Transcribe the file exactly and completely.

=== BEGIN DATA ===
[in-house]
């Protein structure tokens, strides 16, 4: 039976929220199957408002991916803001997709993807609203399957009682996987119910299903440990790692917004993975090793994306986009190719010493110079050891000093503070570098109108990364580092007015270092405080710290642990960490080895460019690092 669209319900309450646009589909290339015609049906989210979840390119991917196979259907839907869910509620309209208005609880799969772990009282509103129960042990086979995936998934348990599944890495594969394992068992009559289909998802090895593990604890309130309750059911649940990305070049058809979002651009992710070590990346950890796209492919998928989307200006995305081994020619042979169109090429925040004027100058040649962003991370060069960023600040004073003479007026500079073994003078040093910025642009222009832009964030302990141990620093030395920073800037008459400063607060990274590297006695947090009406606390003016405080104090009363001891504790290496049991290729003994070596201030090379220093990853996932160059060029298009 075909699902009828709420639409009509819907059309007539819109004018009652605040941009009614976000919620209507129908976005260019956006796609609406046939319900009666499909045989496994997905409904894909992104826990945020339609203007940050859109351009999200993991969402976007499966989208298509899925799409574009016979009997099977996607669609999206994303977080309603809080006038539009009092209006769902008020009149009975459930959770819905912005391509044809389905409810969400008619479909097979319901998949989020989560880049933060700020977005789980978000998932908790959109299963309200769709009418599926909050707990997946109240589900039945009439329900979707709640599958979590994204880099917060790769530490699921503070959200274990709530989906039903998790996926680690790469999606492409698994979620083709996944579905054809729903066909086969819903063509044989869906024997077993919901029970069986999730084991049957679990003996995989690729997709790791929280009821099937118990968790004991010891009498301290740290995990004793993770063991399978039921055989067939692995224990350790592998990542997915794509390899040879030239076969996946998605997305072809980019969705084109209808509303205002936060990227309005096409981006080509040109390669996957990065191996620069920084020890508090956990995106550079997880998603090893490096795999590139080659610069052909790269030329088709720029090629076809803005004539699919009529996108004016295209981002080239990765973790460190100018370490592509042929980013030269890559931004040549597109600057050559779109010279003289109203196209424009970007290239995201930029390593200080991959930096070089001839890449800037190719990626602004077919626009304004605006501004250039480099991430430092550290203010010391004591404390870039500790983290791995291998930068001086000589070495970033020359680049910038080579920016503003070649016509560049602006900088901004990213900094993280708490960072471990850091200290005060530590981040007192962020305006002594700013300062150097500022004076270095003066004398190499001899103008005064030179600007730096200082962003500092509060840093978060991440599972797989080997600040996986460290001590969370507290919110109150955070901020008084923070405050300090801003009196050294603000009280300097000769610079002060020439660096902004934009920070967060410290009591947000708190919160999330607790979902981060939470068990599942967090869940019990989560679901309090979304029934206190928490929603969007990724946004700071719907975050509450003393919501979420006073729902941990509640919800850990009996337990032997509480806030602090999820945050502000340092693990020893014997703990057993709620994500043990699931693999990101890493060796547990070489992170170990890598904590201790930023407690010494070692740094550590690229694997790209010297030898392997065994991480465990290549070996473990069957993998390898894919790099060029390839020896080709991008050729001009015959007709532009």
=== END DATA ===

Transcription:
[in-house]
């Protein structure tokens, strides 16, 4: 039976929220199957408002991916803001997709993807609203399957009682996987119910299903440990790692917004993975090793994306986009190719010493110079050891000093503070570098109108990364580092007015270092405080710290642990960490080895460019690092 669209319900309450646009589909290339015609049906989210979840390119991917196979259907839907869910509620309209208005609880799969772990009282509103129960042990086979995936998934348990599944890495594969394992068992009559289909998802090895593990604890309130309750059911649940990305070049058809979002651009992710070590990346950890796209492919998928989307200006995305081994020619042979169109090429925040004027100058040649962003991370060069960023600040004073003479007026500079073994003078040093910025642009222009832009964030302990141990620093030395920073800037008459400063607060990274590297006695947090009406606390003016405080104090009363001891504790290496049991290729003994070596201030090379220093990853996932160059060029298009 075909699902009828709420639409009509819907059309007539819109004018009652605040941009009614976000919620209507129908976005260019956006796609609406046939319900009666499909045989496994997905409904894909992104826990945020339609203007940050859109351009999200993991969402976007499966989208298509899925799409574009016979009997099977996607669609999206994303977080309603809080006038539009009092209006769902008020009149009975459930959770819905912005391509044809389905409810969400008619479909097979319901998949989020989560880049933060700020977005789980978000998932908790959109299963309200769709009418599926909050707990997946109240589900039945009439329900979707709640599958979590994204880099917060790769530490699921503070959200274990709530989906039903998790996926680690790469999606492409698994979620083709996944579905054809729903066909086969819903063509044989869906024997077993919901029970069986999730084991049957679990003996995989690729997709790791929280009821099937118990968790004991010891009498301290740290995990004793993770063991399978039921055989067939692995224990350790592998990542997915794509390899040879030239076969996946998605997305072809980019969705084109209808509303205002936060990227309005096409981006080509040109390669996957990065191996620069920084020890508090956990995106550079997880998603090893490096795999590139080659610069052909790269030329088709720029090629076809803005004539699919009529996108004016295209981002080239990765973790460190100018370490592509042929980013030269890559931004040549597109600057050559779109010279003289109203196209424009970007290239995201930029390593200080991959930096070089001839890449800037190719990626602004077919626009304004605006501004250039480099991430430092550290203010010391004591404390870039500790983290791995291998930068001086000589070495970033020359680049910038080579920016503003070649016509560049602006900088901004990213900094993280708490960072471990850091200290005060530590981040007192962020305006002594700013300062150097500022004076270095003066004398190499001899103008005064030179600007730096200082962003500092509060840093978060991440599972797989080997600040996986460290001590969370507290919110109150955070901020008084923070405050300090801003009196050294603000009280300097000769610079002060020439660096902004934009920070967060410290009591947000708190919160999330607790979902981060939470068990599942967090869940019990989560679901309090979304029934206190928490929603969007990724946004700071719907975050509450003393919501979420006073729902941990509640919800850990009996337990032997509480806030602090999820945050502000340092693990020893014997703990057993709620994500043990699931693999990101890493060796547990070489992170170990890598904590201790930023407690010494070692740094550590690229694997790209010297030898392997065994991480465990290549070996473990069957993998390898894919790099060029390839020896080709991008050729001009015959007709532009």